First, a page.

One week after the bombing at a Church, Peshawar received another jolt when on Sunday two bombs exploded in the historic Qissa Khawani Bazar in the old part of the city, killing at least 40 people and injuring more than 100.
This is the fourth major attack in Peshawar in two weeks, the first being on a bus which killed 20 persons.
The latest explosion appeared to have been a bomb planted in a parked car and detonated by remote control, claimed a police officer.
The bomb attacks are being carried out by factions of the Tehreek-e-Taliban Pakistan (TTP) who are against peace talks between the central TTP command and the government, claimed Imran Khan, the chief of the Pakistan Tehreek-e-Insaf Party, the party which runs the government in the troubled Khyber Pakhtunkhwa province of which Peshawar is the capital.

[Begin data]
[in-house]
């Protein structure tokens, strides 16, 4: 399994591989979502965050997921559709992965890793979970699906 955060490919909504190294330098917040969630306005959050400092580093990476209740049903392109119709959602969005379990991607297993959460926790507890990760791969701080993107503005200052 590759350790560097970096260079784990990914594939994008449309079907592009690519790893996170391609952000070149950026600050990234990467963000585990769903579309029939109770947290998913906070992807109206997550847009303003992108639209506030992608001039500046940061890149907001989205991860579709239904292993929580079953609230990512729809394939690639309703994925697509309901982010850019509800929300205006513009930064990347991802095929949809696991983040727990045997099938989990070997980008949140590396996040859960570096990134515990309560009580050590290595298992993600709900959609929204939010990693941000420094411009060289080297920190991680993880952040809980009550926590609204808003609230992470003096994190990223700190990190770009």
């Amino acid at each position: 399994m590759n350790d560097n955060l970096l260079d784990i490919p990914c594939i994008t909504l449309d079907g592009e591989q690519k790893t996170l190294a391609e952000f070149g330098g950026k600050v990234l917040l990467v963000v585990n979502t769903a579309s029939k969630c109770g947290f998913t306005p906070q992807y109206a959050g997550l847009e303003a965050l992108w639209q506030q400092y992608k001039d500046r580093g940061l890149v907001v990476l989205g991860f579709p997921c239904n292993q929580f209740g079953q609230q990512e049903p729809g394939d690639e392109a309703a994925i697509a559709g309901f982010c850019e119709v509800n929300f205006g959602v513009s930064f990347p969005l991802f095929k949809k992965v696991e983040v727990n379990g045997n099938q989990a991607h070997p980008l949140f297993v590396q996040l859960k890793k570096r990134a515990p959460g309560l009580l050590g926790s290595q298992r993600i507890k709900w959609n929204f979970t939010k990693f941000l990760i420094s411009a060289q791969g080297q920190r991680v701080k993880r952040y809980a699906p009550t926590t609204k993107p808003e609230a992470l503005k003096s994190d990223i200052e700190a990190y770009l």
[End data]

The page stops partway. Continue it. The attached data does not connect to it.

Imran Khan told reporters that the government should not abandon talks as this would be a victory for the extremist elements of the TTP but prime minister Nawaz Sharif has already expressed his doubts on whether his government should move forward under the circumstances.
“It is very difficult for me to move ahead amidst all this violence,” said prime minister Nawaz Sharif, while talking to reporters in the US, where he is currently visiting.
While Pakistan held a conference in which all major political parties gave the prime minister a mandate to enter into peace talks with the TTP, little headway has been made owing to rising attacks by extremists.
The army, which saw a senior commander killed in an IED attack earlier this month, has publicly voiced its doubts over the initiative. Army chief General Kayani told officers that the armed forces are capable of taking on the TTP and other terrorist outfits.